Giampaolo is a facchino by vocation. As a child he saw this huge illuminated tower pass through the narrow  streets of his city and, with his heart full of emotion, he dreamed of becoming a porter one day. Now that he has fulfilled his dream, he hopes that his son will also receive this vocation.

He says that there is a private side of the tradition linked to the dressing of the facchino and to all the blessings he receives in the so-called tour of the seven churches. In fact, after the ritual of dressing with the members of the family,  handing to the porter the white uniform and the red belt, the facchini procession begins. Two hundred facchini compactly parade through the city, visiting the major churches and bringing honors to war memorials.  

For the facchino, the feast of Saint Rosa starts early in the morning and ends late at night. For the public, the feast begins in the evening when the city lights turn off and the illuminated macchina starts its parade.

The first facchino shouts: “Facchini di Santa Rosa, sollevate e fermi! “(Porters of Saint Rosa, lift and hold steady!).

The macchina lifts up ready to start, and a roar of amazement rises from the crowd. Chills run down the backs of all the audience, and the city burns on emotions. Uno, due… uno, due! (one, two… one, two!) facchini march, and the tower moves through the city streets.

Evviva Santa Rosa! Hurray!

Saint Rosa’s Resilience

Sister Francesca belongs to the order of the Alcantarine Franciscan nuns and lives in the monastery of Saint Rosa. She describes Rosa as a poor, small and fragile maiden, who was born with a severe malformation, which is the lack of breastbone. Rosa died at the age of 18 (1251) after defending the church against the power of Frederick II.

The nun thinks that Saint Rosa wants to leave a message to today’s women, not to be overwhelmed by the violence, aggression, and cruelty of which they are often victims, and put their trust in God.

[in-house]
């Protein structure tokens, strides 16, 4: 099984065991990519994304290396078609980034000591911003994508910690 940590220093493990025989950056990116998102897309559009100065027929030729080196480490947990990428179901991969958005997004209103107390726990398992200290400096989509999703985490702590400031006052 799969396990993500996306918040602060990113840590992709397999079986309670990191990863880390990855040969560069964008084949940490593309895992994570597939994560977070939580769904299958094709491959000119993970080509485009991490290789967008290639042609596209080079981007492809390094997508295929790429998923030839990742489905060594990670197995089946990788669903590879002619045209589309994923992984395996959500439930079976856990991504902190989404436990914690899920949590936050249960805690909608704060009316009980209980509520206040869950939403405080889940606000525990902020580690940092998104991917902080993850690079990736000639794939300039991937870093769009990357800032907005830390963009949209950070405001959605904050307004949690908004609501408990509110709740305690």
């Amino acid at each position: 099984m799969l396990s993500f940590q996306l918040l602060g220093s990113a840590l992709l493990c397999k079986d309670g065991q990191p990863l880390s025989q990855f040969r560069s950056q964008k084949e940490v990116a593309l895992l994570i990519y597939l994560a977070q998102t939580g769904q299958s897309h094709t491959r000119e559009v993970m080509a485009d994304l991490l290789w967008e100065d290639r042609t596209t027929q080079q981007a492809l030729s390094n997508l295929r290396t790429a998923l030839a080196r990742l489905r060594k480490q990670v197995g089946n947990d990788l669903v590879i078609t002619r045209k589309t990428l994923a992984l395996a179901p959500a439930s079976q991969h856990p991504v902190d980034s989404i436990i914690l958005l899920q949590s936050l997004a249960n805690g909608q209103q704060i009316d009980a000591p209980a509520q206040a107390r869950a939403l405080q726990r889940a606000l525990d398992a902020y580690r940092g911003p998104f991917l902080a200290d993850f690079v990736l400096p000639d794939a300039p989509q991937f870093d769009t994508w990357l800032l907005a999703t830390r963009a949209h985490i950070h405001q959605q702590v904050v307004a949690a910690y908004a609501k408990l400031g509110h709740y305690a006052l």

Giulia Marchetti with Sister Francesca

Saint Rosa teaches all women, through her sacrifice, to be resilient and never give up.

Note: Although Covid-19 has prevented the transport of the Macchina di Santa Rosa this year too, the municipality of Viterbo has decided to exhibit the tower in the Piazza del Comune for a few days, for the joy and venerations of citizens and tourists.


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Giulia Marchetti
Giulia Marchetti

Contributor

Ciao amici, my name is Giulia Marchetti (it is pronounced Julia Marketti in English) and I am Italian. I love my country and am always happy to share my culture and traditions. I love the United States as well, where I travel almost every year. I have a Master’s Degree in Sciences of Communications and I am often involved in public speaking or lectures on historical and current topics. I have many passions, such as traveling, reading, practicing sport, yoga, healthy eating, and meditation. Every day I swim from 7:00 to 8:00 am and dedicate at least a few minutes to thank the Universe for my new day and for all the possibilities it will bring me. Though, I believe that beyond these good healthy habits, only human connections have the absolute power to raise my existence to a higher level. I am a blogger and also the Founder and President of the Italian Human Connections (IHC), a non-profit association that strives to promote Human Connections all around the world through the exchange of human relationships and friendships.